COLUMN – What after removal of minimum savings rate?
The Central Bank of Barbados announced on April 7 that the bank would no longer set the minimum savings rate for banks and other deposit-taking institutions. I can only speculate on why this move at this time, like all the other ordinary Barbadians out there.
Undoubtedly, we know that this move will not see an increase in the savings rate, as the banks could at any point in the past increase the savings rate. One of my concerns is the assertion that the economy could not sustain a 2.5 per cent savings rate; which seems to be the most practical rationale for the Central Bank of Barbados removing the minimum savings rate.
So, yes, Barbadians should expect a lower rate, going forward.
The average savings rate is 1.44 per cent in Jamaica and 0.2 per cent for Trinidad (countries whose central banks similarly deregulated savings rates).
The numbers. The commercial banks have always chosen to simply set their savings rate at the minimum set by the Central Bank of Barbados from 1991. The average distance between the weighted average for deposits and the minimum savings rate between 1991 and 2014 was a mere 0.11 per cent. The banks never choose to compete for the public’s deposits, and this probably shouldn’t come as a surprise.
The graph above shows the minimum savings deposit rate as set by the Central Bank of Barbados (in red) versus the average savings rate at the commercial banks (in green).
The good news (short-term)? The glimmer of hope is that with this new deregulation one may see banks buying more Central Bank treasury bills, which the market has labelled as risky. The logic follows that banks having to pay their clients less (via savings rate) have more cash to lend.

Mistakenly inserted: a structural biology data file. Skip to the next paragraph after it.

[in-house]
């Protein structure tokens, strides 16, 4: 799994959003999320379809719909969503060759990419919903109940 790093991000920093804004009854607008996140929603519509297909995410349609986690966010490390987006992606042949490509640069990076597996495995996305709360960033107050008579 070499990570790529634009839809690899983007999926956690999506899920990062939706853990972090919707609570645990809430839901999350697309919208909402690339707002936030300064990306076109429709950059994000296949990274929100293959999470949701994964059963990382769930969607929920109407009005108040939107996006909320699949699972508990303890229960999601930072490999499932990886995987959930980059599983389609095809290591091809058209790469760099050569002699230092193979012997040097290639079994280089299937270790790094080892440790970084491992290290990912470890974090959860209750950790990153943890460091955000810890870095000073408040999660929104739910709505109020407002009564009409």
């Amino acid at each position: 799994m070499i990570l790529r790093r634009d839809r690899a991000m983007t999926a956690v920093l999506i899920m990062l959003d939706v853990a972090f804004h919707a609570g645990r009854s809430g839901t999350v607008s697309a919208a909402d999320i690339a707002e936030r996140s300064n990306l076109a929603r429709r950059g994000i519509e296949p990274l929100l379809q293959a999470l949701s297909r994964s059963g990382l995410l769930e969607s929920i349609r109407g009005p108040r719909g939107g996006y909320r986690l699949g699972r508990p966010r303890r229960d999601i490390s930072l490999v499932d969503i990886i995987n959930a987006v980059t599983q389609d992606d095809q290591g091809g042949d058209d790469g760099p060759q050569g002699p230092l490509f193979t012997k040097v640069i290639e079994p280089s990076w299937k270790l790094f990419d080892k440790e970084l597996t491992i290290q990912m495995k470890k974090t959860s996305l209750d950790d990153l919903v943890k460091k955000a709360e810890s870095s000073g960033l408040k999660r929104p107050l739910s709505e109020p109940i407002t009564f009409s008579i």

The banks are unlikely to increase their lending to businesses in this environment. They are also unlikely to increase personal lending until unemployment numbers drop.
The banks are constrained by Central Bank requirements from investing overseas wholesale; thus the next logical option is to park the money at the Central Bank via treasury bills. Maybe that is the whole point of this exercise. Perhaps I am giving the Central Bank too much credit.
Normal course of action for investors:
(1) Do not keep huge cash balances idle in a savings account.
(2) Periodically, check the savings interest rate offered by competing banks.
(3) In case the difference in rates is substantial, it may make financial sense to shift banks (unlikely to happen because of structure of financial industry).
(4) Before shifting, also compare fees for banking services and minimum balances to be maintained,
and so forth.
(5) Often due to long-standing relationships, depositors get intangible benefits like increasing credit card limits quickly, and so on. In such cases, it is advisable to avoid shifting banks for small differences in the savings bank rates.
This is because the new bank may not offer these facilities immediately.
The hurdle to the above course of action is that an individual doesn’t have power over any bank. One individual switching bank accounts will not be noticed. If, however, many people were to actively switch banks, looking for “deals”, then the banks would have little choice but to compete.
This is highly unlikely, given the passive nature of Barbadians; but feel free to prove me wrong.
(Craig Harewood is the investment director at OurInterest Inc., an investment company that trades on global markets and from time to time assists small businesses and boutique investors.
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Disclaimer. These articles are intended to be general in nature and provide sufficient advice to change/promote the investment culture in Barbados. They are not meant to give specific investment advice to any one individual and the author does not accept any liability for investment deals made or any action taken as a result of reading these articles.